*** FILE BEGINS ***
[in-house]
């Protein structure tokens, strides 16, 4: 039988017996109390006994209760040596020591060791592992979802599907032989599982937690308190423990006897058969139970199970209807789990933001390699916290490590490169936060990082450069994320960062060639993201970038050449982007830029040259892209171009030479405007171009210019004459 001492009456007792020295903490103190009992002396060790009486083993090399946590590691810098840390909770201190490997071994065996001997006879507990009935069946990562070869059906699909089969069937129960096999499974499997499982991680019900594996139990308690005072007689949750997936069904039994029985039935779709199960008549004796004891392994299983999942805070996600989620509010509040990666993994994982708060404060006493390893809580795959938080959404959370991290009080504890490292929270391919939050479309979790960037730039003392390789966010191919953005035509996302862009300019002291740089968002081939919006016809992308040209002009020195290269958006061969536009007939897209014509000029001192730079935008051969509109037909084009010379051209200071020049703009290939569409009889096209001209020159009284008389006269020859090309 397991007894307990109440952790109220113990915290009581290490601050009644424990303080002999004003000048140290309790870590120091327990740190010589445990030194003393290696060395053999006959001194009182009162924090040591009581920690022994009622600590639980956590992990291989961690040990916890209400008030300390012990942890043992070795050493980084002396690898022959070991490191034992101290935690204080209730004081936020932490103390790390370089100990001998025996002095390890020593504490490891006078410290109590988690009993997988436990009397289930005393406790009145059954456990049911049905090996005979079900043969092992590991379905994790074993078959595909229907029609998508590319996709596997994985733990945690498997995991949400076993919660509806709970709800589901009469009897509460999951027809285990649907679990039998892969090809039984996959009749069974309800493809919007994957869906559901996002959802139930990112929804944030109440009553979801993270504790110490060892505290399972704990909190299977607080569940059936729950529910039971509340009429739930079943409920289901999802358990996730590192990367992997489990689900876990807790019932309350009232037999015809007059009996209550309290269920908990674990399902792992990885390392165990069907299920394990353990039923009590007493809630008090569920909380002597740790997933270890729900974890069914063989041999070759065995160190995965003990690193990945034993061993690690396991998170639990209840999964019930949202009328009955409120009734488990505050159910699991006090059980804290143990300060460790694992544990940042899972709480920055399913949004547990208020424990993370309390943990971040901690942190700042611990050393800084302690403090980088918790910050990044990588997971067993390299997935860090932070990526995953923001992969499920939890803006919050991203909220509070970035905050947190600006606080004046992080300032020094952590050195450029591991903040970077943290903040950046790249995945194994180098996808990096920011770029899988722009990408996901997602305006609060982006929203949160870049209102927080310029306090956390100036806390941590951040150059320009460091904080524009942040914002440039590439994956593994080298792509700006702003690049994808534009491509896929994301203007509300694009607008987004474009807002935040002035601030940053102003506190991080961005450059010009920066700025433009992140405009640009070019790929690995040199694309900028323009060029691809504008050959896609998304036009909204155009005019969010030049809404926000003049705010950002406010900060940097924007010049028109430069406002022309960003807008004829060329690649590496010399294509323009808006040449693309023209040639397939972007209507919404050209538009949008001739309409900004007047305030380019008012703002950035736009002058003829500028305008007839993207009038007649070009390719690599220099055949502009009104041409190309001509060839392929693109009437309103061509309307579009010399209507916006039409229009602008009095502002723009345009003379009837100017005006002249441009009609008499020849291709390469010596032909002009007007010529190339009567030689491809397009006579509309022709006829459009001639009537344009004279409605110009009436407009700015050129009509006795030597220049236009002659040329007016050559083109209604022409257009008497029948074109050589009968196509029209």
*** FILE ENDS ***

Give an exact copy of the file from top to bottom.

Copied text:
[in-house]
């Protein structure tokens, strides 16, 4: 039988017996109390006994209760040596020591060791592992979802599907032989599982937690308190423990006897058969139970199970209807789990933001390699916290490590490169936060990082450069994320960062060639993201970038050449982007830029040259892209171009030479405007171009210019004459 001492009456007792020295903490103190009992002396060790009486083993090399946590590691810098840390909770201190490997071994065996001997006879507990009935069946990562070869059906699909089969069937129960096999499974499997499982991680019900594996139990308690005072007689949750997936069904039994029985039935779709199960008549004796004891392994299983999942805070996600989620509010509040990666993994994982708060404060006493390893809580795959938080959404959370991290009080504890490292929270391919939050479309979790960037730039003392390789966010191919953005035509996302862009300019002291740089968002081939919006016809992308040209002009020195290269958006061969536009007939897209014509000029001192730079935008051969509109037909084009010379051209200071020049703009290939569409009889096209001209020159009284008389006269020859090309 397991007894307990109440952790109220113990915290009581290490601050009644424990303080002999004003000048140290309790870590120091327990740190010589445990030194003393290696060395053999006959001194009182009162924090040591009581920690022994009622600590639980956590992990291989961690040990916890209400008030300390012990942890043992070795050493980084002396690898022959070991490191034992101290935690204080209730004081936020932490103390790390370089100990001998025996002095390890020593504490490891006078410290109590988690009993997988436990009397289930005393406790009145059954456990049911049905090996005979079900043969092992590991379905994790074993078959595909229907029609998508590319996709596997994985733990945690498997995991949400076993919660509806709970709800589901009469009897509460999951027809285990649907679990039998892969090809039984996959009749069974309800493809919007994957869906559901996002959802139930990112929804944030109440009553979801993270504790110490060892505290399972704990909190299977607080569940059936729950529910039971509340009429739930079943409920289901999802358990996730590192990367992997489990689900876990807790019932309350009232037999015809007059009996209550309290269920908990674990399902792992990885390392165990069907299920394990353990039923009590007493809630008090569920909380002597740790997933270890729900974890069914063989041999070759065995160190995965003990690193990945034993061993690690396991998170639990209840999964019930949202009328009955409120009734488990505050159910699991006090059980804290143990300060460790694992544990940042899972709480920055399913949004547990208020424990993370309390943990971040901690942190700042611990050393800084302690403090980088918790910050990044990588997971067993390299997935860090932070990526995953923001992969499920939890803006919050991203909220509070970035905050947190600006606080004046992080300032020094952590050195450029591991903040970077943290903040950046790249995945194994180098996808990096920011770029899988722009990408996901997602305006609060982006929203949160870049209102927080310029306090956390100036806390941590951040150059320009460091904080524009942040914002440039590439994956593994080298792509700006702003690049994808534009491509896929994301203007509300694009607008987004474009807002935040002035601030940053102003506190991080961005450059010009920066700025433009992140405009640009070019790929690995040199694309900028323009060029691809504008050959896609998304036009909204155009005019969010030049809404926000003049705010950002406010900060940097924007010049028109430069406002022309960003807008004829060329690649590496010399294509323009808006040449693309023209040639397939972007209507919404050209538009949008001739309409900004007047305030380019008012703002950035736009002058003829500028305008007839993207009038007649070009390719690599220099055949502009009104041409190309001509060839392929693109009437309103061509309307579009010399209507916006039409229009602008009095502002723009345009003379009837100017005006002249441009009609008499020849291709390469010596032909002009007007010529190339009567030689491809397009006579509309022709006829459009001639009537344009004279409605110009009436407009700015050129009509006795030597220049236009002659040329007016050559083109209604022409257009008497029948074109050589009968196509029209």